It is hard for our children and grandchildren to imagine Christmas before computers and video games, iPads, iPhones, texting, Tweeting, Face book, Xbox, or even color television.
But many of our neighbors remember those days, and they took time to share some touchstone holiday moments from their childhoods, knowing that someday, today’s youngsters will lilkely look on today’s 21st century traditions with similar fondness.
Cynthia Hawley of Surfside Beach, remembers Christmas in New Town Square, Pa., to be a time of family traditions.
On Christmas Eve, her family would go to the Ice Follies. Following the Follies, they would have a formal dinner. The centerpiece of the table was a sleigh filled with gifts. Each gift had a long ribbon that went to plate setting on the table. Whoever sat at that plate would receive that first gift of Christmas.
After everyone was in bed for the night, Hawley would sneak down to the tree. All the presents would be beautifully wrapped with ornaments hung from the bows. There was no such thing as gift-bag wrapping in those days. Hawley would unwrap all of her gifts and then carefully rewrap them.
Each gift had a little clue on the nametags and the children would try to guess what was in the package before opening it. On Christmas, family members dressed formally: She loved how they would slowly open the gifts, one gift at a time. As a child, the only thing she ever really wanted was a horse. At age 10, she got one, a rocking horse.
This Christmas, Hawley’s wish is to be in Pennsylvania with her children and grandchildren sharing the traditions of her childhood with them. At 74, being with her family is the best gift of all.
Elizabeth Marinaro of Carolina Forest, still has the lifesize doll that she received when she was 5, 70 years ago. The following year she received a carriage for the doll. These were her favorite childhood Christmas gifts.
Marinaro spent her childhood in the Washington D.C. area. Her family always decorated the tree together. Every Christmas Eve, the family would go to midnight mass then when they returned home, her parents would give all of the children one gift. They could open that special gift in the morning and play with it while waiting for their parents to tell them they could come into the living room .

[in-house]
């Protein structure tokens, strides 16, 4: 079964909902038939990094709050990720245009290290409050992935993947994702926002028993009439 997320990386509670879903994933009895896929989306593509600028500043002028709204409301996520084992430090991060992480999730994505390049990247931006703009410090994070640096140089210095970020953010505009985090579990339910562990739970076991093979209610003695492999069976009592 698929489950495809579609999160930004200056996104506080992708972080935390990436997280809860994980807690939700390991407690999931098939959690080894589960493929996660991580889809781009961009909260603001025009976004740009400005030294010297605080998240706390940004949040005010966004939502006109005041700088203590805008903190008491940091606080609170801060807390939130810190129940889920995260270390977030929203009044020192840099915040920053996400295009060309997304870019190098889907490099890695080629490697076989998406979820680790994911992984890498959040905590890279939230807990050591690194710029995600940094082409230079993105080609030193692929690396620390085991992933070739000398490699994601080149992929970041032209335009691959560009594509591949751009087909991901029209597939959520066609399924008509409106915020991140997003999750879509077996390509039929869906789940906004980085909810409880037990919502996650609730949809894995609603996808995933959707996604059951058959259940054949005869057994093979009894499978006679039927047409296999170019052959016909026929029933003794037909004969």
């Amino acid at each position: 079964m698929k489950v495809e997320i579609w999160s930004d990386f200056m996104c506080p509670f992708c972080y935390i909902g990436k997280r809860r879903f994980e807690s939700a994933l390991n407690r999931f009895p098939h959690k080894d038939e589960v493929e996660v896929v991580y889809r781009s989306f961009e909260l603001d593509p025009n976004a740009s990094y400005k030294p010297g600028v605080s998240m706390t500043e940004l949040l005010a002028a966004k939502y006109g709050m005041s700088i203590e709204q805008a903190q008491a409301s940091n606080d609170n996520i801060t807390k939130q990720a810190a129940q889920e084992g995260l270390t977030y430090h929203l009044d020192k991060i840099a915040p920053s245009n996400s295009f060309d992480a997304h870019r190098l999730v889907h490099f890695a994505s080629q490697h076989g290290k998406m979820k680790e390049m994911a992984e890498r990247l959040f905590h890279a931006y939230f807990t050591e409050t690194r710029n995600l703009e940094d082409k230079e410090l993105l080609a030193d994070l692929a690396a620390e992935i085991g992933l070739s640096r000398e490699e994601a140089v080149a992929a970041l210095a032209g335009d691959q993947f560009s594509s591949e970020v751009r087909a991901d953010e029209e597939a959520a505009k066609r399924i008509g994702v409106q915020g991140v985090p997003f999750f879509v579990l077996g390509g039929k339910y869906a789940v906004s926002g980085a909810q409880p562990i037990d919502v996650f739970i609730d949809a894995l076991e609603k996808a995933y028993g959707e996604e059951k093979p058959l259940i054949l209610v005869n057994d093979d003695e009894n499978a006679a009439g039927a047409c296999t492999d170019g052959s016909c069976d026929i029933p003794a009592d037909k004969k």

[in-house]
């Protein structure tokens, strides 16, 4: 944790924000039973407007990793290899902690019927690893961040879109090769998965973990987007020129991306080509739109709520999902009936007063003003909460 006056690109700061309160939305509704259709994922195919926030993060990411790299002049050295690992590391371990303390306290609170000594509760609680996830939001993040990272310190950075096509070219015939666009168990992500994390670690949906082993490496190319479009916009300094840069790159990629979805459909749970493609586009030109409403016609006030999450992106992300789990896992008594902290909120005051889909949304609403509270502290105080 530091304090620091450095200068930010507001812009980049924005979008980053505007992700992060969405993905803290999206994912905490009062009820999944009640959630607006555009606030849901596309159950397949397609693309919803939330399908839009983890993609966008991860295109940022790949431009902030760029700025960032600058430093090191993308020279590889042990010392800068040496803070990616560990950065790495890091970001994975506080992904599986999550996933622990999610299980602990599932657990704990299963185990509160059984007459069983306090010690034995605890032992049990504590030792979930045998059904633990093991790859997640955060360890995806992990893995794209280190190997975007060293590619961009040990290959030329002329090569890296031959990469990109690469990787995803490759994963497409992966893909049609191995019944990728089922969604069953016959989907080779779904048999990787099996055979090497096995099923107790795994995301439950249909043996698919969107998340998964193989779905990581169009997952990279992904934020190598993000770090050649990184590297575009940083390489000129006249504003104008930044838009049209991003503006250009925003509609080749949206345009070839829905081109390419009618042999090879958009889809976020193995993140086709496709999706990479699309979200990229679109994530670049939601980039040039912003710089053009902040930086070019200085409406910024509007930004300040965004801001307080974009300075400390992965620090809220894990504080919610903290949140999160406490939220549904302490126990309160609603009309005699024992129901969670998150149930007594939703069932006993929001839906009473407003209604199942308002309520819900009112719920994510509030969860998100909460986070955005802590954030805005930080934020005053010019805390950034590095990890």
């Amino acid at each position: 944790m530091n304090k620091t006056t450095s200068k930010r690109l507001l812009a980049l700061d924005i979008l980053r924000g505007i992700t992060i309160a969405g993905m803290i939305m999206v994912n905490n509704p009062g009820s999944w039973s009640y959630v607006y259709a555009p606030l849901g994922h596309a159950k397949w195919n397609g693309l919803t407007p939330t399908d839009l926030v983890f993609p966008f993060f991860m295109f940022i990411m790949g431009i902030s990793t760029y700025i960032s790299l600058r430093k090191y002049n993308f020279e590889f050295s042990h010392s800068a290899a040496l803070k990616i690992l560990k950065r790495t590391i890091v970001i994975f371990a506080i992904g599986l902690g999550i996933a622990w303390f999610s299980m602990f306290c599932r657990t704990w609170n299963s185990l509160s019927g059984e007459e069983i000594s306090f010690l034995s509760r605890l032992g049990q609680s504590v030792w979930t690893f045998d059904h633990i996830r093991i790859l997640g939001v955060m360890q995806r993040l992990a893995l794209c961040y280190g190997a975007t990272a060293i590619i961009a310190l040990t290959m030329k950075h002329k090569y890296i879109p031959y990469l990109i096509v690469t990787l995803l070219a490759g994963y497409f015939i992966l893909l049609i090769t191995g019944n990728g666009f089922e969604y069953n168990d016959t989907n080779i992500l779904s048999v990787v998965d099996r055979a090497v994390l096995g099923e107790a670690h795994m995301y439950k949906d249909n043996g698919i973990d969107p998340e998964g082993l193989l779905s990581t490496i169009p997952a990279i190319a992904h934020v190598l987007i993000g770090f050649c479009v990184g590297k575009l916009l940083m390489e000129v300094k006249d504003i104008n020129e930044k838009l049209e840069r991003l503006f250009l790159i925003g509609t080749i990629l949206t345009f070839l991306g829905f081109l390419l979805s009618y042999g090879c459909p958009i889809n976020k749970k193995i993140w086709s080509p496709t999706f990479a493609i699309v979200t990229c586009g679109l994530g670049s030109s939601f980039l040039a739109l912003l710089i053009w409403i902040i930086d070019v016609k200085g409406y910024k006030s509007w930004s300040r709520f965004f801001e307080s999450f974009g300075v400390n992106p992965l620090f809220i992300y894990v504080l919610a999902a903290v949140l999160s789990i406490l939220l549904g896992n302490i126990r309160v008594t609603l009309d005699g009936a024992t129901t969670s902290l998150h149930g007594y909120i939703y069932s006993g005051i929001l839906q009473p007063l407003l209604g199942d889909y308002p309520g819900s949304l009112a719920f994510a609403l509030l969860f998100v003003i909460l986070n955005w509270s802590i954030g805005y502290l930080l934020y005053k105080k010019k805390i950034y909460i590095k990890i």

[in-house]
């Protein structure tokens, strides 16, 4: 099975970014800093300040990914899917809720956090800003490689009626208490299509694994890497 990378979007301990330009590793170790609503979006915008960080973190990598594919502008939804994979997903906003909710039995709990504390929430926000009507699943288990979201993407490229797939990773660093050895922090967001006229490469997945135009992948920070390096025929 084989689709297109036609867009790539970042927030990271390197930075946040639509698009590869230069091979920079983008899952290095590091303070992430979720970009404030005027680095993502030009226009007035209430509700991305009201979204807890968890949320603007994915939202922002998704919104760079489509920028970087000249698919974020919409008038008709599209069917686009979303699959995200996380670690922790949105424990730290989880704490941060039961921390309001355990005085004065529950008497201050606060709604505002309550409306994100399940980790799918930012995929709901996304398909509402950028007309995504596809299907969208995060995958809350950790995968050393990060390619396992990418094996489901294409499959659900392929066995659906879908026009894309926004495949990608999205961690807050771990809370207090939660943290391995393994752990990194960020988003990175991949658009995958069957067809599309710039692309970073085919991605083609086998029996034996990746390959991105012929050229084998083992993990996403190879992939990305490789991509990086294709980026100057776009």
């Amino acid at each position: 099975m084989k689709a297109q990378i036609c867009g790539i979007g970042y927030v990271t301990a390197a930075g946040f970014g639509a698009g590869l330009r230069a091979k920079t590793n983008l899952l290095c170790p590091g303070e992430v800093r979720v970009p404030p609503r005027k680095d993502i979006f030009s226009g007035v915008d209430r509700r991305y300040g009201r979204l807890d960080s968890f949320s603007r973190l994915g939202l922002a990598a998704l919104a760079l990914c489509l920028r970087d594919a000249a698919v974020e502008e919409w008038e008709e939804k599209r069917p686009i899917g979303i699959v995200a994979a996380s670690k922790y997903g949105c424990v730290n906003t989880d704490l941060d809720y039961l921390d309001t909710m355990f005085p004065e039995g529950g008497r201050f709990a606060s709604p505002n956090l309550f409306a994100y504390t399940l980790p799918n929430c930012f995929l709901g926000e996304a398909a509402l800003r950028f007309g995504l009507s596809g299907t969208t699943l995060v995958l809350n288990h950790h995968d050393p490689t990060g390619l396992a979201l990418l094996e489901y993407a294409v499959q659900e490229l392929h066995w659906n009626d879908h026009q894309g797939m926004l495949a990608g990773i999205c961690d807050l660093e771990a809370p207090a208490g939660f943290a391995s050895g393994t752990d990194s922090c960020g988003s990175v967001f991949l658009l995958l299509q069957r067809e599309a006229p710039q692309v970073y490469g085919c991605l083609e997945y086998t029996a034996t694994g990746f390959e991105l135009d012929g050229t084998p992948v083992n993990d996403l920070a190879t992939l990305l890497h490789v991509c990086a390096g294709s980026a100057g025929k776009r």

She recalls sitting on the steps with her two brothers playing with their new toys anticipatingwhat Santa had brought!.
The Christmas dinner guests were always different because her father would invite anyone without a family to share the holiday for dinner. Any service members at church or traveling through were always invited.
She has continued some of those childhood traditions with her own children and grandchildren, and they have made new ones of their own. Every holiday season they always go to one of the many Christmas shows in town.
On Christmas Eve they go to Yamato’s at Broadway at the Beach then walk around singing along with the Christmas carols and admire the huge Christmas tree.
“We always have so much fun together,” said Marinaro. “I would love to see more of the real spirit of Christmas in the community. I never see nativity scenes ... It seems everyone is worried more about gifts, not the other important things. There is not one thing that I want this Christmas except for everyone to remain healthy in my family and be able to take care of themselves.”
Julie Harpe, of Murrells Inlet, grew up on the corner of 29th Avenue and Ocean Boulevard in Myrtle Beach. Her family lived in, owned, and ran the Sea-Vue Inn. Every year her father would cut down a tree and the family would decorate it together. During the winter, the hotel was closed so Harpe could spend hours looking through all of the rooms in search of hidden Christmas gifts.
Like Hawley, Harpe would sneak downstairs on Christmas Eve and open all of her Christmas gifts then rewrap them. She found her favorite gift when she was 8, a pink electric blanket. Right off of the ocean and with steam heat, the hotel rooms never heated up in the winter. It was hard to rewrap it, she wanted to sleep with it so much. She stayed awake all night anticipating the next morning being able to snuggle up to her new electric pink blanket.
The year Ocean Boulevard was paved, she got a bicycle for Christmas. That was a big time for Myrtle Beach, pavement and a bike. Her other favorite gift was a Madame Alexander doll, which she still has today.
Her grandmother also owned a hotel, and they would have a traditional Christmas dinner with her. Harpe remembers that her grandmother had a fake silver tree at her hotel.
Today, Harpe and longtime boyfriend Bill Loud have traditions of their own. They always put up and decorate their tree together it. He loves to serenade her with Christmas carols about love while decking the halls. He wears his Christmas elf hat and matching booties, spreading cheer to those around him.
“Growing up in the ‘50s, we didn’t have a whole lot but what we got we appreciated. Christmas wasn’t so materialistic,” said Harpe. “Now, it is so consumer-based, I just don’t get it. It is a holiday of the spirit and the Lord, not of giving gifts. It is the birth of Jesus, not how many gifts you can get and give.
“Living on the creek in Murrells Inlet is a godsend to me,” she said. “Although I would love a pair of really good binoculars to look out over the creek, I am blessed to have my happy life with my boyfriend Bill. As long as we are together and have the beautiful creek to keep us company, I will be happy forever.”